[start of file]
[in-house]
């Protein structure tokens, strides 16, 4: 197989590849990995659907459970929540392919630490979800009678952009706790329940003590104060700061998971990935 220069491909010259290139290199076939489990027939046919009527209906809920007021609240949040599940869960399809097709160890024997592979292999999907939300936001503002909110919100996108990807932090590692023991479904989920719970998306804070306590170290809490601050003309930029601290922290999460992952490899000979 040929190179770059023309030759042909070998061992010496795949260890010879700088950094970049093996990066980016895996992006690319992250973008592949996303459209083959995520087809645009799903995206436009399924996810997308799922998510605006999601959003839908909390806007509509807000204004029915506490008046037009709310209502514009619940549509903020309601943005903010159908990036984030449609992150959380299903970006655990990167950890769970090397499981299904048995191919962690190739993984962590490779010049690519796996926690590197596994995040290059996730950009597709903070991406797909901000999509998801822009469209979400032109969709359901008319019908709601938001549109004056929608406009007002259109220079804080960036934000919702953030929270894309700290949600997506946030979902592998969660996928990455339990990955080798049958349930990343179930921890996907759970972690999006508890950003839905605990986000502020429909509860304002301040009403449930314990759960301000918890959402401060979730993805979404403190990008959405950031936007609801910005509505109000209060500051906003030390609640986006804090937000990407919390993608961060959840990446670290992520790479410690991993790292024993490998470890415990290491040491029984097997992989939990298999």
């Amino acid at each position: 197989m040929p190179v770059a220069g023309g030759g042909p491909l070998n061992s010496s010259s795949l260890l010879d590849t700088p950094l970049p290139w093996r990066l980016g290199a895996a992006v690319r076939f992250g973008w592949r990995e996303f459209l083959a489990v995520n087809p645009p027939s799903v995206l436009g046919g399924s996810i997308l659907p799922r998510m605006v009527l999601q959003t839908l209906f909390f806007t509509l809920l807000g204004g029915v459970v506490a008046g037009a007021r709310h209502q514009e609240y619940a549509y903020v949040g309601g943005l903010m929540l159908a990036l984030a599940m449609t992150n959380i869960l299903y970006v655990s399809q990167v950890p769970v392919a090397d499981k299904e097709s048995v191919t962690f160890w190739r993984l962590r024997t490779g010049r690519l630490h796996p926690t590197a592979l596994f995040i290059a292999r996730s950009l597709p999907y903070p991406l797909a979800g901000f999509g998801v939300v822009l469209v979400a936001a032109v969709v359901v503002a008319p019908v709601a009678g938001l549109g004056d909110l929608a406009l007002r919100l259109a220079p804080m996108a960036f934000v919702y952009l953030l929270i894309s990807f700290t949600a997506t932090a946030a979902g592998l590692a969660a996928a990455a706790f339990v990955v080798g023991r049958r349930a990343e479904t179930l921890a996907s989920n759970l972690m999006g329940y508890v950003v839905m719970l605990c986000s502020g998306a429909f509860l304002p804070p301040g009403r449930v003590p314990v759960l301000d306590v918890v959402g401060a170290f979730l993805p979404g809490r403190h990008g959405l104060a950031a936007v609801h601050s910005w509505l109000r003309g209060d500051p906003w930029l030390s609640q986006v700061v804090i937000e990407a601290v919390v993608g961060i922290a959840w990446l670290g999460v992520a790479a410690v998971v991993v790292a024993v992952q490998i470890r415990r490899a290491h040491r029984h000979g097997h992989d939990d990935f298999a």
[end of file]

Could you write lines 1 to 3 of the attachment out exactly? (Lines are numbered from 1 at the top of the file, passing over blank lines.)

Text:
[in-house]
């Protein structure tokens, strides 16, 4: 197989590849990995659907459970929540392919630490979800009678952009706790329940003590104060700061998971990935 220069491909010259290139290199076939489990027939046919009527209906809920007021609240949040599940869960399809097709160890024997592979292999999907939300936001503002909110919100996108990807932090590692023991479904989920719970998306804070306590170290809490601050003309930029601290922290999460992952490899000979 040929190179770059023309030759042909070998061992010496795949260890010879700088950094970049093996990066980016895996992006690319992250973008592949996303459209083959995520087809645009799903995206436009399924996810997308799922998510605006999601959003839908909390806007509509807000204004029915506490008046037009709310209502514009619940549509903020309601943005903010159908990036984030449609992150959380299903970006655990990167950890769970090397499981299904048995191919962690190739993984962590490779010049690519796996926690590197596994995040290059996730950009597709903070991406797909901000999509998801822009469209979400032109969709359901008319019908709601938001549109004056929608406009007002259109220079804080960036934000919702953030929270894309700290949600997506946030979902592998969660996928990455339990990955080798049958349930990343179930921890996907759970972690999006508890950003839905605990986000502020429909509860304002301040009403449930314990759960301000918890959402401060979730993805979404403190990008959405950031936007609801910005509505109000209060500051906003030390609640986006804090937000990407919390993608961060959840990446670290992520790479410690991993790292024993490998470890415990290491040491029984097997992989939990298999």
């Amino acid at each position: 197989m040929p190179v770059a220069g023309g030759g042909p491909l070998n061992s010496s010259s795949l260890l010879d590849t700088p950094l970049p290139w093996r990066l980016g290199a895996a992006v690319r076939f992250g973008w592949r990995e996303f459209l083959a489990v995520n087809p645009p027939s799903v995206l436009g046919g399924s996810i997308l659907p799922r998510m605006v009527l999601q959003t839908l209906f909390f806007t509509l809920l807000g204004g029915v459970v506490a008046g037009a007021r709310h209502q514009e609240y619940a549509y903020v949040g309601g943005l903010m929540l159908a990036l984030a599940m449609t992150n959380i869960l299903y970006v655990s399809q990167v950890p769970v392919a090397d499981k299904e097709s048995v191919t962690f160890w190739r993984l962590r024997t490779g010049r690519l630490h796996p926690t590197a592979l596994f995040i290059a292999r996730s950009l597709p999907y903070p991406l797909a979800g901000f999509g998801v939300v822009l469209v979400a936001a032109v969709v359901v503002a008319p019908v709601a009678g938001l549109g004056d909110l929608a406009l007002r919100l259109a220079p804080m996108a960036f934000v919702y952009l953030l929270i894309s990807f700290t949600a997506t932090a946030a979902g592998l590692a969660a996928a990455a706790f339990v990955v080798g023991r049958r349930a990343e479904t179930l921890a996907s989920n759970l972690m999006g329940y508890v950003v839905m719970l605990c986000s502020g998306a429909f509860l304002p804070p301040g009403r449930v003590p314990v759960l301000d306590v918890v959402g401060a170290f979730l993805p979404g809490r403190h990008g959405l104060a950031a936007v609801h601050s910005w509505l109000r003309g209060d500051p906003w930029l030390s609640q986006v700061v804090i937000e990407a601290v919390v993608g961060i922290a959840w990446l670290g999460v992520a790479a410690v998971v991993v790292a024993v992952q490998i470890r415990r490899a290491h040491r029984h000979g097997h992989d939990d990935f298999a």